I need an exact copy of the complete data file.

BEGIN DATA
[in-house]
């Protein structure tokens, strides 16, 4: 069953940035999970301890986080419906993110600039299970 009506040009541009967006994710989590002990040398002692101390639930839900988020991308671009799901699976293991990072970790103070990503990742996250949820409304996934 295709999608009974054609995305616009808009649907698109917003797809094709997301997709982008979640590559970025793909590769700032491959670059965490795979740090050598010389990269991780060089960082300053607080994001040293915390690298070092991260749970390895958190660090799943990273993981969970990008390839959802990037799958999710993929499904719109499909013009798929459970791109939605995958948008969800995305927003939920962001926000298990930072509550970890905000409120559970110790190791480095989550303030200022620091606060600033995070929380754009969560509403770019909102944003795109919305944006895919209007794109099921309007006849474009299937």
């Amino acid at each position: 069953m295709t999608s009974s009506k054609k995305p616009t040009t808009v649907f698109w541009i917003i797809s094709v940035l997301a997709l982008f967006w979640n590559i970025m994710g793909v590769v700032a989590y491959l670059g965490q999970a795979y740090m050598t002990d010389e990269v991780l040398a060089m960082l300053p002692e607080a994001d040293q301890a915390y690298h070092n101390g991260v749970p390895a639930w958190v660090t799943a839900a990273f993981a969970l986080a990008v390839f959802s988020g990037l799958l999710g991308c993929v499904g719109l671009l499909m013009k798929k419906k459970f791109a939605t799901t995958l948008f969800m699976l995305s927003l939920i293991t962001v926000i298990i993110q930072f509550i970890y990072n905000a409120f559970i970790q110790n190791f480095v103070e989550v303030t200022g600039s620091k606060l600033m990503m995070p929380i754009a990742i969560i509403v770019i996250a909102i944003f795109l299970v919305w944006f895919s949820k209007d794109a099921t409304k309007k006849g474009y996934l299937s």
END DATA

[in-house]
């Protein structure tokens, strides 16, 4: 069953940035999970301890986080419906993110600039299970 009506040009541009967006994710989590002990040398002692101390639930839900988020991308671009799901699976293991990072970790103070990503990742996250949820409304996934 295709999608009974054609995305616009808009649907698109917003797809094709997301997709982008979640590559970025793909590769700032491959670059965490795979740090050598010389990269991780060089960082300053607080994001040293915390690298070092991260749970390895958190660090799943990273993981969970990008390839959802990037799958999710993929499904719109499909013009798929459970791109939605995958948008969800995305927003939920962001926000298990930072509550970890905000409120559970110790190791480095989550303030200022620091606060600033995070929380754009969560509403770019909102944003795109919305944006895919209007794109099921309007006849474009299937």
């Amino acid at each position: 069953m295709t999608s009974s009506k054609k995305p616009t040009t808009v649907f698109w541009i917003i797809s094709v940035l997301a997709l982008f967006w979640n590559i970025m994710g793909v590769v700032a989590y491959l670059g965490q999970a795979y740090m050598t002990d010389e990269v991780l040398a060089m960082l300053p002692e607080a994001d040293q301890a915390y690298h070092n101390g991260v749970p390895a639930w958190v660090t799943a839900a990273f993981a969970l986080a990008v390839f959802s988020g990037l799958l999710g991308c993929v499904g719109l671009l499909m013009k798929k419906k459970f791109a939605t799901t995958l948008f969800m699976l995305s927003l939920i293991t962001v926000i298990i993110q930072f509550i970890y990072n905000a409120f559970i970790q110790n190791f480095v103070e989550v303030t200022g600039s620091k606060l600033m990503m995070p929380i754009a990742i969560i509403v770019i996250a909102i944003f795109l299970v919305w944006f895919s949820k209007d794109a099921t409304k309007k006849g474009y996934l299937s």